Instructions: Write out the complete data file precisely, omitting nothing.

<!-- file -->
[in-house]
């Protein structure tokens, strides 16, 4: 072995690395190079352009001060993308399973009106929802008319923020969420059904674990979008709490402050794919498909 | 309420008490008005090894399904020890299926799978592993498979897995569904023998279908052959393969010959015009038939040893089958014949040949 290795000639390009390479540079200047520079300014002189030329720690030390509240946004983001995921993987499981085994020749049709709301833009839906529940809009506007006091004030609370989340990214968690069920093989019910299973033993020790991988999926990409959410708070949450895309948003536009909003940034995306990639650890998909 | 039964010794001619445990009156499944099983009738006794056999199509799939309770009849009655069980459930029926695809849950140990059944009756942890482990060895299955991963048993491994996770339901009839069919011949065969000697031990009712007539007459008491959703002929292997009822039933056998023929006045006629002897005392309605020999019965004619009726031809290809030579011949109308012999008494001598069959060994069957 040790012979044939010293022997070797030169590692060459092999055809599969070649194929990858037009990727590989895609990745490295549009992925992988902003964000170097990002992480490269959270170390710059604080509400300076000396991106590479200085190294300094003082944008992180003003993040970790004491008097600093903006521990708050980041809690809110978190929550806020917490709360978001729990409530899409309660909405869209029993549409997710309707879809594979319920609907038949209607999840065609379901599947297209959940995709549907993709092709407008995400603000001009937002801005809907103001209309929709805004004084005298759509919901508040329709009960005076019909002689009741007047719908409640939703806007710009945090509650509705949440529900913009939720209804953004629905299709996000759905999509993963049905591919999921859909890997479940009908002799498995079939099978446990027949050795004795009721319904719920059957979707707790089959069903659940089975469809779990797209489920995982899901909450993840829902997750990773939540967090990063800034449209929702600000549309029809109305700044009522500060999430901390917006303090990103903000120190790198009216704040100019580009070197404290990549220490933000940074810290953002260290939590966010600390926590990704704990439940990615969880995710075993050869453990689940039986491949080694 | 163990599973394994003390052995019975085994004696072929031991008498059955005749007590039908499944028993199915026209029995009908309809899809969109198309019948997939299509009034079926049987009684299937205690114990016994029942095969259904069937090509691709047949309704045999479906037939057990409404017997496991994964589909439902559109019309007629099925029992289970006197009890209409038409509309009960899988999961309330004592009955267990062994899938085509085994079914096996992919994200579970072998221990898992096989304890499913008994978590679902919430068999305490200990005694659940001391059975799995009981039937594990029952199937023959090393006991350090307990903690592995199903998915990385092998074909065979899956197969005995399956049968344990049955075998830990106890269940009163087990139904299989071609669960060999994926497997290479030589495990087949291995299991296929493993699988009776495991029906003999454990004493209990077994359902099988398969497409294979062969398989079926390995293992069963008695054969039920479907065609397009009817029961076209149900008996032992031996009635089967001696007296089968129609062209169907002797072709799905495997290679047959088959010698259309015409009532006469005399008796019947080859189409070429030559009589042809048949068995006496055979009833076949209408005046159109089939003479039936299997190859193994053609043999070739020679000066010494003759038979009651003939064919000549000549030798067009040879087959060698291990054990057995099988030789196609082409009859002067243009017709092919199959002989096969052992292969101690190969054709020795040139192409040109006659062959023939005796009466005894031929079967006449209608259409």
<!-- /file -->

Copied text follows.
[in-house]
């Protein structure tokens, strides 16, 4: 072995690395190079352009001060993308399973009106929802008319923020969420059904674990979008709490402050794919498909 | 309420008490008005090894399904020890299926799978592993498979897995569904023998279908052959393969010959015009038939040893089958014949040949 290795000639390009390479540079200047520079300014002189030329720690030390509240946004983001995921993987499981085994020749049709709301833009839906529940809009506007006091004030609370989340990214968690069920093989019910299973033993020790991988999926990409959410708070949450895309948003536009909003940034995306990639650890998909 | 039964010794001619445990009156499944099983009738006794056999199509799939309770009849009655069980459930029926695809849950140990059944009756942890482990060895299955991963048993491994996770339901009839069919011949065969000697031990009712007539007459008491959703002929292997009822039933056998023929006045006629002897005392309605020999019965004619009726031809290809030579011949109308012999008494001598069959060994069957 040790012979044939010293022997070797030169590692060459092999055809599969070649194929990858037009990727590989895609990745490295549009992925992988902003964000170097990002992480490269959270170390710059604080509400300076000396991106590479200085190294300094003082944008992180003003993040970790004491008097600093903006521990708050980041809690809110978190929550806020917490709360978001729990409530899409309660909405869209029993549409997710309707879809594979319920609907038949209607999840065609379901599947297209959940995709549907993709092709407008995400603000001009937002801005809907103001209309929709805004004084005298759509919901508040329709009960005076019909002689009741007047719908409640939703806007710009945090509650509705949440529900913009939720209804953004629905299709996000759905999509993963049905591919999921859909890997479940009908002799498995079939099978446990027949050795004795009721319904719920059957979707707790089959069903659940089975469809779990797209489920995982899901909450993840829902997750990773939540967090990063800034449209929702600000549309029809109305700044009522500060999430901390917006303090990103903000120190790198009216704040100019580009070197404290990549220490933000940074810290953002260290939590966010600390926590990704704990439940990615969880995710075993050869453990689940039986491949080694 | 163990599973394994003390052995019975085994004696072929031991008498059955005749007590039908499944028993199915026209029995009908309809899809969109198309019948997939299509009034079926049987009684299937205690114990016994029942095969259904069937090509691709047949309704045999479906037939057990409404017997496991994964589909439902559109019309007629099925029992289970006197009890209409038409509309009960899988999961309330004592009955267990062994899938085509085994079914096996992919994200579970072998221990898992096989304890499913008994978590679902919430068999305490200990005694659940001391059975799995009981039937594990029952199937023959090393006991350090307990903690592995199903998915990385092998074909065979899956197969005995399956049968344990049955075998830990106890269940009163087990139904299989071609669960060999994926497997290479030589495990087949291995299991296929493993699988009776495991029906003999454990004493209990077994359902099988398969497409294979062969398989079926390995293992069963008695054969039920479907065609397009009817029961076209149900008996032992031996009635089967001696007296089968129609062209169907002797072709799905495997290679047959088959010698259309015409009532006469005399008796019947080859189409070429030559009589042809048949068995006496055979009833076949209408005046159109089939003479039936299997190859193994053609043999070739020679000066010494003759038979009651003939064919000549000549030798067009040879087959060698291990054990057995099988030789196609082409009859002067243009017709092919199959002989096969052992292969101690190969054709020795040139192409040109006659062959023939005796009466005894031929079967006449209608259409």